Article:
Hydrogen-Powered Drones Could Refuel Faster, Cheaper

A hydrogen fueling station in Reykjavik, Iceland. Credit
Jóhann Heiðar Árnason/Wikimedia

Intelligent Energy, a U.K.-based manufacturer of lightweight fuel cell power modules for UAVs, claims it has solved the just-in-time delivery problem of getting fuel to hydrogen-powered drones. Its answer: the introduction of a “game-changing” high-pressure valve that will enable drone operators to legally transport full cylinders of hydrogen to power their UAVs.

“This valve is a key enabler and will make it simple for our customers to get their full cylinders where they need them and ready to use,” Andy Kelly, the company’s head of UAV product development, said in a release. The company claims its IE-Soar fuel cells can power drones three times longer than LiPo batteries.

Hydrogen-powered drones can stay airborne far longer than LiPo (lithium-ion polymer) drones without needing multiple batteries and launch points. Hydrogen is combined in the fuel cell with oxygen from the air to produce electricity; as long as hydrogen fuel is provided to the cell, the battery generates power. This makes them valuable for long-range missions such as gathering aerial data or performing long-range deliveries and inspections, or for applications requiring larger drones and payloads. Hydrogen batteries also work well in extreme cold weather, can be refueled in minutes and don’t emit greenhouse gasses like long-range, gas-powered drones do.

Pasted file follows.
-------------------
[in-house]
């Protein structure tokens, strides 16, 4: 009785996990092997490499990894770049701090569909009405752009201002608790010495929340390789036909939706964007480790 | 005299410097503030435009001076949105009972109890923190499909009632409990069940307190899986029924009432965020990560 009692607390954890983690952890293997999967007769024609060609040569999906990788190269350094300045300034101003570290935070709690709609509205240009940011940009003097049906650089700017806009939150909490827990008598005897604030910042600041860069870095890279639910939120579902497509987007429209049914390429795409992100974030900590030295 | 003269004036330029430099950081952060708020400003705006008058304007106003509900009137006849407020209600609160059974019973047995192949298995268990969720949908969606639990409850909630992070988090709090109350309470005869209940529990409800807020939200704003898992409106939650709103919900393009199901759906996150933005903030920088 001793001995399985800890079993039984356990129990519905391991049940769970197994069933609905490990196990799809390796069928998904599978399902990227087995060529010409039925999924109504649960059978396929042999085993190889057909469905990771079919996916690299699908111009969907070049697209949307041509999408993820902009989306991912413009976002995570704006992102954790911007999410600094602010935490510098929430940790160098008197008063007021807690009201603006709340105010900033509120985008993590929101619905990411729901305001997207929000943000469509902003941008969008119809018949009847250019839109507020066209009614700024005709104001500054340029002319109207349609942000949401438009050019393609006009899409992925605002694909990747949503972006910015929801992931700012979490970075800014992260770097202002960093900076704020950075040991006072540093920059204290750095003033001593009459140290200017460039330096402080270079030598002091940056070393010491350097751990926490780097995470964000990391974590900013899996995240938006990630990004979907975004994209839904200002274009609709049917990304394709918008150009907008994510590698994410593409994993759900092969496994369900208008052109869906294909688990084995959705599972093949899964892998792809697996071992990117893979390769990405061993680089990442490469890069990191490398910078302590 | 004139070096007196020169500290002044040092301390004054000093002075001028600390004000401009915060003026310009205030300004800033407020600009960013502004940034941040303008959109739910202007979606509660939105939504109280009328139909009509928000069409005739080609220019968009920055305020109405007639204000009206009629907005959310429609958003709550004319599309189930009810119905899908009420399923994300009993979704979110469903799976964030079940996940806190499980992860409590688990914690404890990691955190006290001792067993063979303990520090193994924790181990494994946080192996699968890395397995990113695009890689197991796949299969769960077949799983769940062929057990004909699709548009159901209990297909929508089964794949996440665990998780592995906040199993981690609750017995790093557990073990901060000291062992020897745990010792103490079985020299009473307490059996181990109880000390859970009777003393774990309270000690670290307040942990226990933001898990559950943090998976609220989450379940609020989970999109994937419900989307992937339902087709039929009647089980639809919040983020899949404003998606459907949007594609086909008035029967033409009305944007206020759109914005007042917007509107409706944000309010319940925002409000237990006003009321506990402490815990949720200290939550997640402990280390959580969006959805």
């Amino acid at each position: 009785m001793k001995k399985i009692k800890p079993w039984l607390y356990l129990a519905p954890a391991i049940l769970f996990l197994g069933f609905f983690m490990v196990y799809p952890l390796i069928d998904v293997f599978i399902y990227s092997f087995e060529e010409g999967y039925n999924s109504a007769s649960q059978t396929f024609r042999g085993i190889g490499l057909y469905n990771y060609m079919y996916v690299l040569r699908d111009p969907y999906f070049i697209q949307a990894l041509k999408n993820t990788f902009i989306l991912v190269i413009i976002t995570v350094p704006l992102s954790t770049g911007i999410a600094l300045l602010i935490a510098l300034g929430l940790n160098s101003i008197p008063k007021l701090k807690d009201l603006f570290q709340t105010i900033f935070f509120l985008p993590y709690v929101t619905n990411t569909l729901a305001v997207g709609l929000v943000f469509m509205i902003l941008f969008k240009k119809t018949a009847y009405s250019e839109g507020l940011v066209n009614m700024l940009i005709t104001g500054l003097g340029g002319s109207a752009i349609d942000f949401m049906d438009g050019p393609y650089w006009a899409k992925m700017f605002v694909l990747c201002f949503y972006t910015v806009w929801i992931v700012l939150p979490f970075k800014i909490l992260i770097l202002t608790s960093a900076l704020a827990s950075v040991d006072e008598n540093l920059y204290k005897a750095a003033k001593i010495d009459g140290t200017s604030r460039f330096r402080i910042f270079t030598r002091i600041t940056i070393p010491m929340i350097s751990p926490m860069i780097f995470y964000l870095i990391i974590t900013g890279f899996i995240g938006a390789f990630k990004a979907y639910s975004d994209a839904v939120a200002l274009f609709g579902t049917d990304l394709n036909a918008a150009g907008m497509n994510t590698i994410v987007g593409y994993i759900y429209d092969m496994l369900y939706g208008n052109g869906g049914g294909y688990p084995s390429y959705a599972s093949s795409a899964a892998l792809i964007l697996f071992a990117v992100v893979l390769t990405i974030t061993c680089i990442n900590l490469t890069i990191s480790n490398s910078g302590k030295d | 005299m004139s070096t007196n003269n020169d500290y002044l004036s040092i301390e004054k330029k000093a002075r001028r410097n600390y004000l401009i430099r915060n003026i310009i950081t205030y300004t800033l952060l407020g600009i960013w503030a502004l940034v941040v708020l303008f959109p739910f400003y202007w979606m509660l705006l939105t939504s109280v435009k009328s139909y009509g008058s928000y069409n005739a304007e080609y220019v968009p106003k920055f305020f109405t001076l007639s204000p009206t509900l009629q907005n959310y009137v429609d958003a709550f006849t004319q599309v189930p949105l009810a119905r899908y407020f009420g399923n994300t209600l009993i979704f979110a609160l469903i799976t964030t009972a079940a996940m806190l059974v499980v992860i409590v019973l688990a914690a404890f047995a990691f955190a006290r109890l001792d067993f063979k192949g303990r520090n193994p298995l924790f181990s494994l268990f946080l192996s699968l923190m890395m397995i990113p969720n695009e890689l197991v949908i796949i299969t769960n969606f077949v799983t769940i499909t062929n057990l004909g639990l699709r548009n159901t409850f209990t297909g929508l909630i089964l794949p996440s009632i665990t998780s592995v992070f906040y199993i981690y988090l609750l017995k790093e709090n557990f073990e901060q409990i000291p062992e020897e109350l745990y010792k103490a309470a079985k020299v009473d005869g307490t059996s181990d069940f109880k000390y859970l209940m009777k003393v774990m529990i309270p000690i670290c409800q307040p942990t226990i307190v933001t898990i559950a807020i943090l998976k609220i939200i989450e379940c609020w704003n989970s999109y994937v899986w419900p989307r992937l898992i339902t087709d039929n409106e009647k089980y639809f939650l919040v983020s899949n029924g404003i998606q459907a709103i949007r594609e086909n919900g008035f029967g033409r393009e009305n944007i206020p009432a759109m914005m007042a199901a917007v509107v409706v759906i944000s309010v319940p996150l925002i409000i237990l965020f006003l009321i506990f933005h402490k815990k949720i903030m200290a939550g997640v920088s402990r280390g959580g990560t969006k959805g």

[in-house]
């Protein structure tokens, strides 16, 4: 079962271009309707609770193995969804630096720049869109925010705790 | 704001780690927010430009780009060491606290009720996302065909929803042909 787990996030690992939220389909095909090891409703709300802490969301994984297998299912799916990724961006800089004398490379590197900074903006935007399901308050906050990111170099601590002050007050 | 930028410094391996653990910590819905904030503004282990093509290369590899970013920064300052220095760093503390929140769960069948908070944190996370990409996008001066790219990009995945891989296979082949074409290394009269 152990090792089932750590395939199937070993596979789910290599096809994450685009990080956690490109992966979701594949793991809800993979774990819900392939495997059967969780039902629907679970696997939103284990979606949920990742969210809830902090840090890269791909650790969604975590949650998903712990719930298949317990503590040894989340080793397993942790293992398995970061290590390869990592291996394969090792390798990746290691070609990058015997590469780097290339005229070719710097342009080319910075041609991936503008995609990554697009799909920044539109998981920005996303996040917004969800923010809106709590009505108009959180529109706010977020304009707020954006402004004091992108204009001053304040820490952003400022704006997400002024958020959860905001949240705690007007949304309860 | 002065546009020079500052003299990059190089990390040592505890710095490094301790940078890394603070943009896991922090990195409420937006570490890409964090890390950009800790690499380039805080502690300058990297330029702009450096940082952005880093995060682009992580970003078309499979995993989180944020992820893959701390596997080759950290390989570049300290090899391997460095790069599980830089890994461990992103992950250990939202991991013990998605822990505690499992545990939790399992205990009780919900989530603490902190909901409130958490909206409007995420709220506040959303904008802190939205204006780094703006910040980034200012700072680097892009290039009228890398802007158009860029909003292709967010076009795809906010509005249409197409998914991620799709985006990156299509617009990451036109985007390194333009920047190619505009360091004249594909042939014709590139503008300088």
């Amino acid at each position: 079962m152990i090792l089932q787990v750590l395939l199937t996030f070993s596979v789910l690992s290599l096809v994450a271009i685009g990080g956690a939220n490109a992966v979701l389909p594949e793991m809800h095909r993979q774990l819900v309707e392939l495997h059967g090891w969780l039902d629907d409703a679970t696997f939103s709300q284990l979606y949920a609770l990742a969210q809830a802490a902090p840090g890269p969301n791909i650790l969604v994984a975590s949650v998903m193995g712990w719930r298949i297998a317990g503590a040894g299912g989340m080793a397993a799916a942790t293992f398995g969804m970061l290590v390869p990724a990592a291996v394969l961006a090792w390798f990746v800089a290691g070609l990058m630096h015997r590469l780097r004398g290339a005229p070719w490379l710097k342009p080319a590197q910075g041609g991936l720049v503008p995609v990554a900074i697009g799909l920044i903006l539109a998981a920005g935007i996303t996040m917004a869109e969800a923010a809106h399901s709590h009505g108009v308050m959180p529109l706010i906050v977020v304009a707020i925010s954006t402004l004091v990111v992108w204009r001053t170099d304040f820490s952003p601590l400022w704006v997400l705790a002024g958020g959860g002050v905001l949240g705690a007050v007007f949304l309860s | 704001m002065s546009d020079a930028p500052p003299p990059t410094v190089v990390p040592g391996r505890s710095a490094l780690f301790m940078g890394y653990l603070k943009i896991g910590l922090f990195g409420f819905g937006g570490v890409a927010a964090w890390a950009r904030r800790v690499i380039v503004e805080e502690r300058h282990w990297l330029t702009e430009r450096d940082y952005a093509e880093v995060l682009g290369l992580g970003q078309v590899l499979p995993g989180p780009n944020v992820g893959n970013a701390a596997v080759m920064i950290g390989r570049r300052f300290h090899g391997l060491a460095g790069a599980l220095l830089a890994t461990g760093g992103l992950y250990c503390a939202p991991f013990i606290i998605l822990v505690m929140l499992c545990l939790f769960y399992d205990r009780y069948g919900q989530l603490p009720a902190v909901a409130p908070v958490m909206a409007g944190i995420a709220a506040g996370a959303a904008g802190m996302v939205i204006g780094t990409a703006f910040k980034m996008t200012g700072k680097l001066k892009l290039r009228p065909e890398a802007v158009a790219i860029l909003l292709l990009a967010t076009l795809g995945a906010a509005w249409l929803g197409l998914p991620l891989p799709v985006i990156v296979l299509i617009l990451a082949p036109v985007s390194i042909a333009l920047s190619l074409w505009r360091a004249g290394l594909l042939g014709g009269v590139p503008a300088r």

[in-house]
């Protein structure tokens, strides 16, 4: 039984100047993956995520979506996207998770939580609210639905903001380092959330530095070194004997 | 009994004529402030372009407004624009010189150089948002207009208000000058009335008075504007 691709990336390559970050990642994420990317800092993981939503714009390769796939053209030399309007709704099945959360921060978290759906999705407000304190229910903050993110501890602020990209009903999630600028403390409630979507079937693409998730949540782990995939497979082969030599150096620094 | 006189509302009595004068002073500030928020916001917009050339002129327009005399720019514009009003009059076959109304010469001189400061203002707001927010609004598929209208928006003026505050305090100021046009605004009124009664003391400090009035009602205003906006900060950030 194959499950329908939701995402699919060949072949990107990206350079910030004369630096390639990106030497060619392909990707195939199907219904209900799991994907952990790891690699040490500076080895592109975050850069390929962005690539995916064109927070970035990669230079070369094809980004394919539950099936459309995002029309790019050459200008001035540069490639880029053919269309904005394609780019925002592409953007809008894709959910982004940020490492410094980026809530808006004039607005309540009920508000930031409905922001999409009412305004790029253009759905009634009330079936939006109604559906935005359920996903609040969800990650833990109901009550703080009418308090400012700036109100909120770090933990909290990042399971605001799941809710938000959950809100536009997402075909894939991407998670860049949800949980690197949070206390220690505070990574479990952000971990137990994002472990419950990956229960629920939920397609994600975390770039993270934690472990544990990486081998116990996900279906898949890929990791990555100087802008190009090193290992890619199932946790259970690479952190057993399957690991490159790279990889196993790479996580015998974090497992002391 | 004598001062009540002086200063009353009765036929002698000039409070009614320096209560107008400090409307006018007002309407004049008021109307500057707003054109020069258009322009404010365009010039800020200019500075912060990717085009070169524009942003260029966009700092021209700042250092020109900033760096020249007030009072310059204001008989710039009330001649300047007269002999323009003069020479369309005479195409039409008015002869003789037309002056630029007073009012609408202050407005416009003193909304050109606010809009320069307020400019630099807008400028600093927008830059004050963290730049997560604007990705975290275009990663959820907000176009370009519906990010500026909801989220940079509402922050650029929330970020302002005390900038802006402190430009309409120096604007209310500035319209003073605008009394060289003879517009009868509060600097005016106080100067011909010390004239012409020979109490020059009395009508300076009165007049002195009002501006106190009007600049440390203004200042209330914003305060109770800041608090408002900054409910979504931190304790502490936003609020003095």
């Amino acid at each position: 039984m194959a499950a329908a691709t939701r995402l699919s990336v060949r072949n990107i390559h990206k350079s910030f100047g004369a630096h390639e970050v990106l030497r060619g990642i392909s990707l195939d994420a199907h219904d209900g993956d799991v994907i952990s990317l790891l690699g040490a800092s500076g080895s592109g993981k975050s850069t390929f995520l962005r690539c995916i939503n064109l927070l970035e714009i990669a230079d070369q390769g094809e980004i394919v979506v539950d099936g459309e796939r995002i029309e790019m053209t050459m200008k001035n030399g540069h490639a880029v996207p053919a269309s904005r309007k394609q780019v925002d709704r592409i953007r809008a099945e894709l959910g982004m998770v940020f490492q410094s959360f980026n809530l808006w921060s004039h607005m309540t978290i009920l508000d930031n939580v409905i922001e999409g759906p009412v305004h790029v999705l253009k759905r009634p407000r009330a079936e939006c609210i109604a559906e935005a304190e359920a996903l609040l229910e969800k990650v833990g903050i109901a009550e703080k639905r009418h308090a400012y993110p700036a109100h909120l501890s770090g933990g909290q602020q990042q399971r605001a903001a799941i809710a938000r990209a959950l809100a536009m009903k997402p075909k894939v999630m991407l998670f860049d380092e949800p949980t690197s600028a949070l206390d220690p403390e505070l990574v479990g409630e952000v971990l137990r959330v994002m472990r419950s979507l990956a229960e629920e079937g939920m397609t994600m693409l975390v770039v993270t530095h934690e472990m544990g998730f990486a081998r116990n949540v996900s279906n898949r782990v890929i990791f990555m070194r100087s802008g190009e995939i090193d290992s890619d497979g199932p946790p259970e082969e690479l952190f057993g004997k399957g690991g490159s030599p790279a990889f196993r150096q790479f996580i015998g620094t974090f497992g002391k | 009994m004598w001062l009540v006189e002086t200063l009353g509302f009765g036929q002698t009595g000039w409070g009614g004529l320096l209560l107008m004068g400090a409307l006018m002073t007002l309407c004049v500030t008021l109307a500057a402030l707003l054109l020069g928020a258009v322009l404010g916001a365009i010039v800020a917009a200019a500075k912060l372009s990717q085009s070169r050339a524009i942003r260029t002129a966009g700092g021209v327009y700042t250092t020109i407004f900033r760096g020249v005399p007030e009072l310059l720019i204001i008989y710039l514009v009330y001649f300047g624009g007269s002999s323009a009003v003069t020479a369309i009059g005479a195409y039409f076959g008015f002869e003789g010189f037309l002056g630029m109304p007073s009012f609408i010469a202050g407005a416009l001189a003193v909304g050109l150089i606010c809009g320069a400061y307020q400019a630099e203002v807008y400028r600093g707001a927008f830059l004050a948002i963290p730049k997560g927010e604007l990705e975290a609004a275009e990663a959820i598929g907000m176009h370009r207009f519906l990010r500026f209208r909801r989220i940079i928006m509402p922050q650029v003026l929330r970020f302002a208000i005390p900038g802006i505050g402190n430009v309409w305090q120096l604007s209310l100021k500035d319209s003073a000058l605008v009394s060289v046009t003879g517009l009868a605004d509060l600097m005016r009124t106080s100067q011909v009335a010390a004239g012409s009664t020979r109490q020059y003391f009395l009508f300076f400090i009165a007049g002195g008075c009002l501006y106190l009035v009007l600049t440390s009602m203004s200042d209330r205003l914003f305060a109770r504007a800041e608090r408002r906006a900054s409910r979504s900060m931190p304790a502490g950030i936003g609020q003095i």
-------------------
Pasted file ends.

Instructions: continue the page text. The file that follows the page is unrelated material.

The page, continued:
Yet, around the world, hydrogen fueling stations currently are few and far between. According to the U.S. Department of Energy, the U.S. has just 44 publicly accessible hydrogen fueling stations and 42 of them are in California. Eighty-four of Europe’s 175-plus stations are in Germany.

The transportation of full, UAV-compatible, hydrogen cylinders is not permitted in Europe or the United States—they must be filled at hydrogen fueling stations, which are sparse. The scarcity has impacted the time and cost of using hydrogen fuel cells in drone operations.

Intelligent Energy hopes its value can resolve key distribution issues for getting hydrogen to the drones for fueling. “The next logical step is to get them delivered directly to our customers,” Kelly added. “We want it to be as straightforward as ordering barbecue gas and getting empty cylinders collected.”